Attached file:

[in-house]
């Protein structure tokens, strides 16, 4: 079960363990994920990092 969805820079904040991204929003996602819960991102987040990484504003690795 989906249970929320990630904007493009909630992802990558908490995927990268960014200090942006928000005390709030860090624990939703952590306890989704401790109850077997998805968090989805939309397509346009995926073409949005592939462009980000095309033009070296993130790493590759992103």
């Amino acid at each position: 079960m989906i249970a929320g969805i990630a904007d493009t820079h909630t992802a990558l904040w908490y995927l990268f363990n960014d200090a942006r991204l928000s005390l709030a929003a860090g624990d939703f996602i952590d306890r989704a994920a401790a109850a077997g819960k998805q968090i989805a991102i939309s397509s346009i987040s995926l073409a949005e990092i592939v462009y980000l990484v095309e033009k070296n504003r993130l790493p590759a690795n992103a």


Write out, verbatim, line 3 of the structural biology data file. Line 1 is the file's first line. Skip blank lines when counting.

């Amino acid at each position: 079960m989906i249970a929320g969805i990630a904007d493009t820079h909630t992802a990558l904040w908490y995927l990268f363990n960014d200090a942006r991204l928000s005390l709030a929003a860090g624990d939703f996602i952590d306890r989704a994920a401790a109850a077997g819960k998805q968090i989805a991102i939309s397509s346009i987040s995926l073409a949005e990092i592939v462009y980000l990484v095309e033009k070296n504003r993130l790493p590759a690795n992103a």